sharing control of ui with react components

2020-03-14

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~4 min read

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613 words

Update: I wrote a follow up in which I suggested a more idiomatic approach to this problem through deference of control.

React makes it really easy to control a component’s UI. The two most common approaches I’ve seen are to manage the UI completely from an external component’s state via props or self-managed via state.

For the most part, this works really well too. Unfortunately, I came across a situation recently where I wanted to share control.

My component tree looked something like:

<Wrapper>
    <Component>
        <Optional/>
    </Component>
</Wrapper>

Initially, Component was trusted to entirely manage whether or not Optional was displayed through the use state:

function Component() {
  const [show, setShow] = useState(false)
  //...
  return (
    <div>
      {/*...*/}
      {show && <Optional />}
    </div>
  )
}

This worked well until I need a side effect from a click handler affect Component. My first idea was to use a useEffect (after all, I’m dealing with side effects). I started by passing in a boolean value externalFlag like so:

function Component({ externalFlag }) {
  const [show, setShow] = useState(false)

  useEffect(() => {
    setShow((show) => !show)
  }, [externalFlag])
  //...
  return (
    <div>
      {/*...*/}
      {show && <Optional />}
    </div>
  )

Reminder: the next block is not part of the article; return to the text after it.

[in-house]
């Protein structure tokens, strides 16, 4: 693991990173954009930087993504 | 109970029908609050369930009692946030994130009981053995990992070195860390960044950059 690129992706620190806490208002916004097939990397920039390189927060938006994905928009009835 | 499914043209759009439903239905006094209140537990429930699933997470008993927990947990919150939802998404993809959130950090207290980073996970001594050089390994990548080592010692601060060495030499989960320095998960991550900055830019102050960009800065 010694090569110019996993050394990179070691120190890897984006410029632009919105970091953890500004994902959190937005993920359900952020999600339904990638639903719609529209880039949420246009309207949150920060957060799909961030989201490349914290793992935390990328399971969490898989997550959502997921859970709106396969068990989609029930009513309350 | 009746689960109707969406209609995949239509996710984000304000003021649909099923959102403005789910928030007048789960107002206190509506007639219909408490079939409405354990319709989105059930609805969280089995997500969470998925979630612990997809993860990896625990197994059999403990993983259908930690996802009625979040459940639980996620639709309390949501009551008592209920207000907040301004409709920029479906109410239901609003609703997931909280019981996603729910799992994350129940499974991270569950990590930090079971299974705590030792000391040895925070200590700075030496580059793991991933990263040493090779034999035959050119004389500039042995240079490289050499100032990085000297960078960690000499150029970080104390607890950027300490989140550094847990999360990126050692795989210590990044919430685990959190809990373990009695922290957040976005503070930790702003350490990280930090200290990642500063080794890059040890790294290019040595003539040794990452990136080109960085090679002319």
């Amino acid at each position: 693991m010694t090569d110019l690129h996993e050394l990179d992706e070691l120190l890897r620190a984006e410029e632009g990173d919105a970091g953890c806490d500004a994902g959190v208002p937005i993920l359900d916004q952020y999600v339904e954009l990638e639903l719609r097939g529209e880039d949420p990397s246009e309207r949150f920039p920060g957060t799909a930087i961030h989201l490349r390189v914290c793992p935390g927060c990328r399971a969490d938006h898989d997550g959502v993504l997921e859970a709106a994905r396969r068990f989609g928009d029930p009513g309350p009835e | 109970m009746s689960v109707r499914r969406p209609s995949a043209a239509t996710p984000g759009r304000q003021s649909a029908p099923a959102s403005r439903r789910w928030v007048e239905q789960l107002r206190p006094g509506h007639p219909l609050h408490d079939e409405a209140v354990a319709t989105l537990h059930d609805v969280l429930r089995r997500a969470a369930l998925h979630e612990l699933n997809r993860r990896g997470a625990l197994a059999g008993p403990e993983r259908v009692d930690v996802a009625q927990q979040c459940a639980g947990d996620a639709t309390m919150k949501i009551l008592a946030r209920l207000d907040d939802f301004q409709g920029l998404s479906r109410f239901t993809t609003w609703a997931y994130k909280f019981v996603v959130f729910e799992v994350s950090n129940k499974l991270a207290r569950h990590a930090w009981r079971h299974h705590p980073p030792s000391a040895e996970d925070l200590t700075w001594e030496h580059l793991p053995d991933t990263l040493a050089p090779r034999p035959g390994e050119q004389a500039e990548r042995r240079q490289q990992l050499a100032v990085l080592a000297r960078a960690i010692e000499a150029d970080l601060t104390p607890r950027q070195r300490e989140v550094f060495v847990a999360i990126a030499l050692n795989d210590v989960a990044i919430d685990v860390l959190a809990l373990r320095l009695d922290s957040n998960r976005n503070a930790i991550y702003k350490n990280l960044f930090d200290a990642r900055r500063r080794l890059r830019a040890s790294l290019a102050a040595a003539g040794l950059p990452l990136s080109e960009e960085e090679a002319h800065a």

}

If you’re familiar with React life cycles you may already see the problem. Though I specified I wanted the useEffect to fire on each change of the externalFlag, this didn’t resolve the fact that it fired on mount! The result was that by the time the component settled, show was true and Optional was visible — not what I wanted!

Setting show to true initially in the useState was an option, but I opted against it. It wasn’t clear why it would be true - particularly because the desired default behavior is that Optional doesn’t display - so, even if I wrote a comment explaining the decision, a well-meaning engineer might come along later and change it back and reintroduce the “bug”.

A lot of the trouble stemmed from two facts:

  1. I was dealing in a boolean environment (I either wanted something to show or I didn’t).
  2. useEffect requires a change in the variable to fire and in my particular case, the external value was intended to always reset show to false (which meant I was always passing false in and nothing was changing or I was passing in non-sense just to get it to change).

To address these concerns, I gave up trying to pass in the value I wanted in Component to have, deferring all state management to the component itself. Instead, by passing in a count, I was able to trigger a change. This addresses both concerns: counts increment (in my case), so I could exclude the initial value relatively easily (by excluding a specific value) and have it fire on every subsequent change:

function Component({ count }) {
  const [show, setShow] = useState(false)

  useEffect(() => {
    setShow((show) => !show)
  }, [count])
  //...
  return (
    <div>
      {/*...*/}
      {show && <Optional />}
    </div>
  )
}

I put together a CodeSandBox to demonstrate this scenario. Check it out and let me know what you think!

The solution I arrived at surely isn’t the most declarative and I’m still thinking about alternatives to this, so if you have a better solution on how to share control of the UI in React components, I’d love to hear it!

That said, I do appreciate this approach because by stepping back I freed myself from self-imposed constraints that the wrapper needed to set the state itself. By trying a different approach, I settled on a solution to allow two components to share responsibility for how the UI is rendered.


Hi there and thanks for reading! My name's Stephen. I live in Chicago with my wife, Kate, and dog, Finn. Want more? See about and get in touch!